A Column of Fire

A Column of Fire

eBook - 2017
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"International bestselling author Ken Follett has enthralled millions of readers with The Pillars of the Earth and World Without End, two stories of the Middle Ages set in the fictional city of Kingsbridge. The saga now continues with Follett's magnificent new epic, A Column of Fire. In 1558, the ancient stones of Kingsbridge Cathedral look down on a city torn apart by religious conflict. As power in England shifts precariously between Catholics and Protestants, royalty and commoners clash, testing friendship, loyalty, and love. Ned Willard wants nothing more than to marry Margery Fitzgerald. But when the lovers find themselves on opposing sides of the religious conflict dividing the country, Ned goes to work for Princess Elizabeth. When she becomes queen, all Europe turns against England. The shrewd, determined young monarch sets up the country's first secret service to give her early warning of assassination plots, rebellions, and invasion plans. Over a turbulent half century, the love between Ned and Margery seems doomed as extremism sparks violence from Edinburgh to Geneva. Elizabeth clings to her throne and her principles, protected by a small, dedicated group of resourceful spies and courageous secret agents"-- Provided by publisher.
Publisher: New York : Viking, 2017
ISBN: 9780735224476
Characteristics: 1 online resource

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Jun 20, 2018

This is a really bad book. It's shocking, actually, when you consider that the author--much earlier in his career--had so many very good books: Man From St. Petersburg, Lie Down with Lions, Eye of the Needle, Key to Rebecca. Decades later, I still remember these.

More recently, Follett began to write big, sweeping historical sagas. The Century Trilogy was passably good; the first two entries of the Kingsbridge trilogy--Pillars of the Earth, World without end, even better.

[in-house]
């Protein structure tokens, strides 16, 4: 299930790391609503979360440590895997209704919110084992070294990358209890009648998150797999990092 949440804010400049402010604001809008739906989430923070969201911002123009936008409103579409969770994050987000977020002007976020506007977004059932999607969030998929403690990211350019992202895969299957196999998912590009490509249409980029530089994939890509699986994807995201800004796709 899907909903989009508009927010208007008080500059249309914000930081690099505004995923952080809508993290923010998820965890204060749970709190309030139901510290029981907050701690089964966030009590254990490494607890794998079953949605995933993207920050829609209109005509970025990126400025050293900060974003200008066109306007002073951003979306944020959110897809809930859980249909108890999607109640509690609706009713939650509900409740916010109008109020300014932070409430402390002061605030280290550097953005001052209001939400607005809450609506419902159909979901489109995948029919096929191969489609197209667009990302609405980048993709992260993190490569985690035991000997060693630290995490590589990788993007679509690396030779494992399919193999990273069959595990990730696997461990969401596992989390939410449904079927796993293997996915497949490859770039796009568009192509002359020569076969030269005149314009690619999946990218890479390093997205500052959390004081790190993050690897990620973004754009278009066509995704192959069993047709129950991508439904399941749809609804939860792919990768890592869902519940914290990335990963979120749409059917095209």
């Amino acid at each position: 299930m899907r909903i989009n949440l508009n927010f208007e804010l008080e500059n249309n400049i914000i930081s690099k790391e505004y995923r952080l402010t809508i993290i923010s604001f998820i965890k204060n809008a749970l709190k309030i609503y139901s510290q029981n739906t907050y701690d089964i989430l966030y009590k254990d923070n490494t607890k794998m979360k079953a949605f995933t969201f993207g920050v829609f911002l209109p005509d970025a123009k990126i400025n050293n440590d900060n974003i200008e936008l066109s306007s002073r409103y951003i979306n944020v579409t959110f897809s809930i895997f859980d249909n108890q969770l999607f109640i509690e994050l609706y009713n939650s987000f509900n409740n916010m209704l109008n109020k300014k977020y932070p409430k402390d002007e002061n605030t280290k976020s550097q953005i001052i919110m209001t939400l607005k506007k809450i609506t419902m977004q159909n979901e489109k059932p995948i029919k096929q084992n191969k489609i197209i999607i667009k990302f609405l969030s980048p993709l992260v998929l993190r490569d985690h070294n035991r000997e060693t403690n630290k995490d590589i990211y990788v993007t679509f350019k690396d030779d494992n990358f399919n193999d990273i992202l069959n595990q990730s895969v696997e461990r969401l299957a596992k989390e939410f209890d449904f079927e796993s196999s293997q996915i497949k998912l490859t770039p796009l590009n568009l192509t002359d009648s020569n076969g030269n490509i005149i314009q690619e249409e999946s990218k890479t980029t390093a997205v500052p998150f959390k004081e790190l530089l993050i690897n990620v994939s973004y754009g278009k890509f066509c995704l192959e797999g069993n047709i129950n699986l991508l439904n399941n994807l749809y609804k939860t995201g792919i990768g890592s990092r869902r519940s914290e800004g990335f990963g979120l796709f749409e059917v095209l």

Now, after a lapse of 10 years, Follett's given us (burdened us, more like it) this book, the third in the Kingsbridge trilogy, although, set hundreds of years later, there is nothing that connects this work with the previous two except the setting. Believe me, it's not enough.

Also different: the quality of the writing. This is dreck. Overwritten--at close to a thousand pages-- (and I suspect, under-edited) this novel is often unintentionally, side-splitting funny. Sorry fans, I can't help it. One and two-dimensional characters--and far too many of them--and a basic plot that is merely mildly interesting instead of "gripping", the word you can use justifiably for many of his most recent works. I mean, the religious idiocy of the late Middle Ages is just not in the same league.

It's a slog. Also a shame.

Jun 05, 2018

A great third book in The Kingsbridge series. A lot of history that reminds readers how awful intolerance is. I had recently read a book about religious terrorism and learned that more 'Christians died at the hands of other Christians that with any other religion even Islam. Sadly the book had been marked up with underlining in the beginning and end of the book. I gather this reader was not intelligent enough to read the whole book but thought nothing of this vandalism being ok.